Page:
Bollywood Gets Permission of Shooting, India Unveils COVID-19 Protocols

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India’s Ministry of Information and Broadcasting has published a comprehensive set of COVID-19 standard operating procedures aimed at allowing the resumption of media production.

India has one of the world’s largest film industries, with well over 2,000 films produced per year in upto 50 languages. With the exception of a few states, production in India has been largely halted for six months.

The measures, announced Sunday, are in line with protocols now adopted around the world. They include specify safe distances on locations, in studios, and in edit suites, include rules on face masks, sanitizer, availability of PPE, and the requirement that an on-set COVID-coordinator be appointed.

The SOPs also address issues that are unique to India because of its large population and voluminous productions. These include requiring limited cast and crew during shooting, banning visitors on set, staggered call and wrap timings for studios with multiple sets, and minimizing sharing of wigs, costumes, microphones and make-up. Staff must also sign up to India’s ‘Arogya Setu’ track and trace app,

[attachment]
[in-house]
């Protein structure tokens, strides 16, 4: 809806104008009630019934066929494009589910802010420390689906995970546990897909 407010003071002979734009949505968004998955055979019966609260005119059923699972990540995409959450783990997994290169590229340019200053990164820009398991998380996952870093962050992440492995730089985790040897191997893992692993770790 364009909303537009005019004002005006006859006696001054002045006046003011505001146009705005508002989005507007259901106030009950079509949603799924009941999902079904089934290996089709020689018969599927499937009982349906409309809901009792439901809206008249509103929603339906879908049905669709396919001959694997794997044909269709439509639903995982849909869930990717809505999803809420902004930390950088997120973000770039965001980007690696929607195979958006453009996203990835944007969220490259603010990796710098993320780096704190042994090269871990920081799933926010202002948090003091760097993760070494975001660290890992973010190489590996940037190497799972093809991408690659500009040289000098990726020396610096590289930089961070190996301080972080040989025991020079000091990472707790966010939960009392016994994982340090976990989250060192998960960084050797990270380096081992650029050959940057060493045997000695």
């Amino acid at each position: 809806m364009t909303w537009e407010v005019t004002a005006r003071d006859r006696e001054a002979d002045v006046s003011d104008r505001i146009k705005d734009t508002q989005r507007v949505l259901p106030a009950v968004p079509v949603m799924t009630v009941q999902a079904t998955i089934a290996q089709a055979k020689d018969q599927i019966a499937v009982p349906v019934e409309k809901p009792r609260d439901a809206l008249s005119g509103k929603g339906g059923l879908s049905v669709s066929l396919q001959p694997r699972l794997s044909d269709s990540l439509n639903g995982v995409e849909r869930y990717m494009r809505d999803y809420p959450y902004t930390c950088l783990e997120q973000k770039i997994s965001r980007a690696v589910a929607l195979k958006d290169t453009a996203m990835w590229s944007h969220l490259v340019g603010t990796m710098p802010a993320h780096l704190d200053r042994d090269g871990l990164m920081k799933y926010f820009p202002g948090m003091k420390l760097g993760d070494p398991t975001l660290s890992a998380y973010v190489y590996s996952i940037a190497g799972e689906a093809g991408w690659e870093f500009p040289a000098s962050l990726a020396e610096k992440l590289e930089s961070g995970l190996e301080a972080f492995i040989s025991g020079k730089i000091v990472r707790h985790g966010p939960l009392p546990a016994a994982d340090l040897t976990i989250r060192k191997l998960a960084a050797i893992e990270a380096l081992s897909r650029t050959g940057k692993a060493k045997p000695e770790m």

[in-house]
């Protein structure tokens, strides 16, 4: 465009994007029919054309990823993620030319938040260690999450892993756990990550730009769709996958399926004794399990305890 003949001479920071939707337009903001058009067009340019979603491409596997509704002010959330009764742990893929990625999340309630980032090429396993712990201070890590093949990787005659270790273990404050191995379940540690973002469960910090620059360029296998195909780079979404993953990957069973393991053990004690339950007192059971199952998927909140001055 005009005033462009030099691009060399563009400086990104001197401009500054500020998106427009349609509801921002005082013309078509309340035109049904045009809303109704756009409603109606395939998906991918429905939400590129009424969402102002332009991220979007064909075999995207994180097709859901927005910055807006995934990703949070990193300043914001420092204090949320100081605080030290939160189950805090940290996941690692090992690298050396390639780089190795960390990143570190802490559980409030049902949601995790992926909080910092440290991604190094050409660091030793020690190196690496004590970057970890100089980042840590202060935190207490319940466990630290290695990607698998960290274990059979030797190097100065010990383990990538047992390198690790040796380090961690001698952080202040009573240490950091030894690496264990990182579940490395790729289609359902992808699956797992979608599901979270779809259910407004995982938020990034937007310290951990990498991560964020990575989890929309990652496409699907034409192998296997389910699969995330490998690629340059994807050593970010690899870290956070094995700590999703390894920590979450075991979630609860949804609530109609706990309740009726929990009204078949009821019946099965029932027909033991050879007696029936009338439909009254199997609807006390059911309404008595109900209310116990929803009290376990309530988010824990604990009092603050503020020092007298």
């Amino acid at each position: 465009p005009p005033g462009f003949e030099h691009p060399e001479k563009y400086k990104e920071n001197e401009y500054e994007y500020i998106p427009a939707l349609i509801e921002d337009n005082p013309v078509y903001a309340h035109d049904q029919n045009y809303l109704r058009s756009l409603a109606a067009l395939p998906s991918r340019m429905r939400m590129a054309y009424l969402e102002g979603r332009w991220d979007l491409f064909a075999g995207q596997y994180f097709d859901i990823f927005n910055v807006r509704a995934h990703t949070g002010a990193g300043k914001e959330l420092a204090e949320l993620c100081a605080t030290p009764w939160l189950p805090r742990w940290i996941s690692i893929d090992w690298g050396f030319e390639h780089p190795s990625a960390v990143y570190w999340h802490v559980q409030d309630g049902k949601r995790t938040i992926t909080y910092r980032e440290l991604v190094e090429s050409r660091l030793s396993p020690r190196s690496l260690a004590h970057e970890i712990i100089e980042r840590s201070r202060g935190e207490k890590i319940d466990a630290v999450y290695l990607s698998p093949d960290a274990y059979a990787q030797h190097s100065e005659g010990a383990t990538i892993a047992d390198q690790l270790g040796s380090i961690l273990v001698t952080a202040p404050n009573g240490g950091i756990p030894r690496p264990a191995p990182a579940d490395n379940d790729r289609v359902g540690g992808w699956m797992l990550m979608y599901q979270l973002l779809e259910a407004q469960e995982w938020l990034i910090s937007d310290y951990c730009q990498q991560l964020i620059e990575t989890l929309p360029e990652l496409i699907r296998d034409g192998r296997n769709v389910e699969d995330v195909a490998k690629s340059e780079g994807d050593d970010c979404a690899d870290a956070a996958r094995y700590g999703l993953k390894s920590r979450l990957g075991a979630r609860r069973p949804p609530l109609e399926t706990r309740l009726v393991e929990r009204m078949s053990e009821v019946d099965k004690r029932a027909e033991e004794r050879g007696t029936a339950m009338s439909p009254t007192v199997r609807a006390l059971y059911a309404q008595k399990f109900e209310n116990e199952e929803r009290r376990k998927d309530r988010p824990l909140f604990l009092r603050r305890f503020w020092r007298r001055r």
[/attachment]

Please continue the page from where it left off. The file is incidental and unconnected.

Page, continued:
“Today we are laying out standard operating procedures as per the international experience and with the consultation of the health ministry and the home ministry,” said India’s Minister for Information and Broadcasting Prakash Javadekar.

“This will be welcomed by everyone because this is an important aspect of the economy, it employs millions of people and they were not getting jobs for the last four-five months,” said Javadekar.

While several production associations, bodies and state governments have published their own rules, the Ministry’s “Preventive Measures for Media Production” will be the reference document that all productions in the country are now expected to follow. Individual states are allowed to add their own conditions to the SOPs, Javadekar said.

India has more than three million recorded cases of coronavirus, with some 57,000 deaths, according to Johns Hopkins University.

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